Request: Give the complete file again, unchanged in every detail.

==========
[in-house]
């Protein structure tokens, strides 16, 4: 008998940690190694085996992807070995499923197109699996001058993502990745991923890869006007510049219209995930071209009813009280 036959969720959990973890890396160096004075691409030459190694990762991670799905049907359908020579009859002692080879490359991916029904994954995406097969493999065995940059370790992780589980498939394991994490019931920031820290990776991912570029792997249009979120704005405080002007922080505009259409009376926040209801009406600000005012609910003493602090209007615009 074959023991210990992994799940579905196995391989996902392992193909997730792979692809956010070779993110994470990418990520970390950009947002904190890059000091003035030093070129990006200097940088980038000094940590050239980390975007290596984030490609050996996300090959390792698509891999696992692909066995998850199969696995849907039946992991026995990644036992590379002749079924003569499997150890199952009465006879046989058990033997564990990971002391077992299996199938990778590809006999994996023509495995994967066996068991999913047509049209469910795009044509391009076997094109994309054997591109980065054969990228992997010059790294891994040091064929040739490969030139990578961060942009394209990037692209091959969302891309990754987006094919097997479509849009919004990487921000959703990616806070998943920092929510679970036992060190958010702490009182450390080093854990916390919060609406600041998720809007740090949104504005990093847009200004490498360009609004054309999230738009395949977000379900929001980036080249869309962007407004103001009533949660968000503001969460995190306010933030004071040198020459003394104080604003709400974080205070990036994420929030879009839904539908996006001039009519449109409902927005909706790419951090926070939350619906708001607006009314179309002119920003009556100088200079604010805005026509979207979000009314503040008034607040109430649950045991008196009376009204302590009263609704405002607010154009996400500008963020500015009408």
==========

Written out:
[in-house]
């Protein structure tokens, strides 16, 4: 008998940690190694085996992807070995499923197109699996001058993502990745991923890869006007510049219209995930071209009813009280 036959969720959990973890890396160096004075691409030459190694990762991670799905049907359908020579009859002692080879490359991916029904994954995406097969493999065995940059370790992780589980498939394991994490019931920031820290990776991912570029792997249009979120704005405080002007922080505009259409009376926040209801009406600000005012609910003493602090209007615009 074959023991210990992994799940579905196995391989996902392992193909997730792979692809956010070779993110994470990418990520970390950009947002904190890059000091003035030093070129990006200097940088980038000094940590050239980390975007290596984030490609050996996300090959390792698509891999696992692909066995998850199969696995849907039946992991026995990644036992590379002749079924003569499997150890199952009465006879046989058990033997564990990971002391077992299996199938990778590809006999994996023509495995994967066996068991999913047509049209469910795009044509391009076997094109994309054997591109980065054969990228992997010059790294891994040091064929040739490969030139990578961060942009394209990037692209091959969302891309990754987006094919097997479509849009919004990487921000959703990616806070998943920092929510679970036992060190958010702490009182450390080093854990916390919060609406600041998720809007740090949104504005990093847009200004490498360009609004054309999230738009395949977000379900929001980036080249869309962007407004103001009533949660968000503001969460995190306010933030004071040198020459003394104080604003709400974080205070990036994420929030879009839904539908996006001039009519449109409902927005909706790419951090926070939350619906708001607006009314179309002119920003009556100088200079604010805005026509979207979000009314503040008034607040109430649950045991008196009376009204302590009263609704405002607010154009996400500008963020500015009408």